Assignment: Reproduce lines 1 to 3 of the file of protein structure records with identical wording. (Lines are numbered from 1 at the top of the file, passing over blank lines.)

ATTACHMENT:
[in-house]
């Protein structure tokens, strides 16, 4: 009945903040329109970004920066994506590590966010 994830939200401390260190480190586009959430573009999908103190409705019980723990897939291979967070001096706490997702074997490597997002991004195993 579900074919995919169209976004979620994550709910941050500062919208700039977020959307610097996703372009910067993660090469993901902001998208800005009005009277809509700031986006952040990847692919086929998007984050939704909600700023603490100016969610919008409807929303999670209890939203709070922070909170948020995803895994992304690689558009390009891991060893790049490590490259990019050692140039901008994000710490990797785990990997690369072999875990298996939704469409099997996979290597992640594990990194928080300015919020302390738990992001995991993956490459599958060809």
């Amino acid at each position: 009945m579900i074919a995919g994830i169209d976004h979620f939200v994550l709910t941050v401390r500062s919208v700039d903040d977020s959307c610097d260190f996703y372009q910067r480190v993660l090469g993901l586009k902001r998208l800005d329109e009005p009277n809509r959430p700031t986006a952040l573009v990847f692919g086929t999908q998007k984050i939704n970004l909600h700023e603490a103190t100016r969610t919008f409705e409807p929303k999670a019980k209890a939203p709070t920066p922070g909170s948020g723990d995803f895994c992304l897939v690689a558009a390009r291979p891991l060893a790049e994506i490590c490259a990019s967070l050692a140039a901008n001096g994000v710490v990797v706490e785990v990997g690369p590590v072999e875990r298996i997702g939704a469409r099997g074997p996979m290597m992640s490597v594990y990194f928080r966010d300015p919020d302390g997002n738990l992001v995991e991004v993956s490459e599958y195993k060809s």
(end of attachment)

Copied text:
[in-house]
């Protein structure tokens, strides 16, 4: 009945903040329109970004920066994506590590966010 994830939200401390260190480190586009959430573009999908103190409705019980723990897939291979967070001096706490997702074997490597997002991004195993 579900074919995919169209976004979620994550709910941050500062919208700039977020959307610097996703372009910067993660090469993901902001998208800005009005009277809509700031986006952040990847692919086929998007984050939704909600700023603490100016969610919008409807929303999670209890939203709070922070909170948020995803895994992304690689558009390009891991060893790049490590490259990019050692140039901008994000710490990797785990990997690369072999875990298996939704469409099997996979290597992640594990990194928080300015919020302390738990992001995991993956490459599958060809």
């Amino acid at each position: 009945m579900i074919a995919g994830i169209d976004h979620f939200v994550l709910t941050v401390r500062s919208v700039d903040d977020s959307c610097d260190f996703y372009q910067r480190v993660l090469g993901l586009k902001r998208l800005d329109e009005p009277n809509r959430p700031t986006a952040l573009v990847f692919g086929t999908q998007k984050i939704n970004l909600h700023e603490a103190t100016r969610t919008f409705e409807p929303k999670a019980k209890a939203p709070t920066p922070g909170s948020g723990d995803f895994c992304l897939v690689a558009a390009r291979p891991l060893a790049e994506i490590c490259a990019s967070l050692a140039a901008n001096g994000v710490v990797v706490e785990v990997g690369p590590v072999e875990r298996i997702g939704a469409r099997g074997p996979m290597m992640s490597v594990y990194f928080r966010d300015p919020d302390g997002n738990l992001v995991e991004v993956s490459e599958y195993k060809s």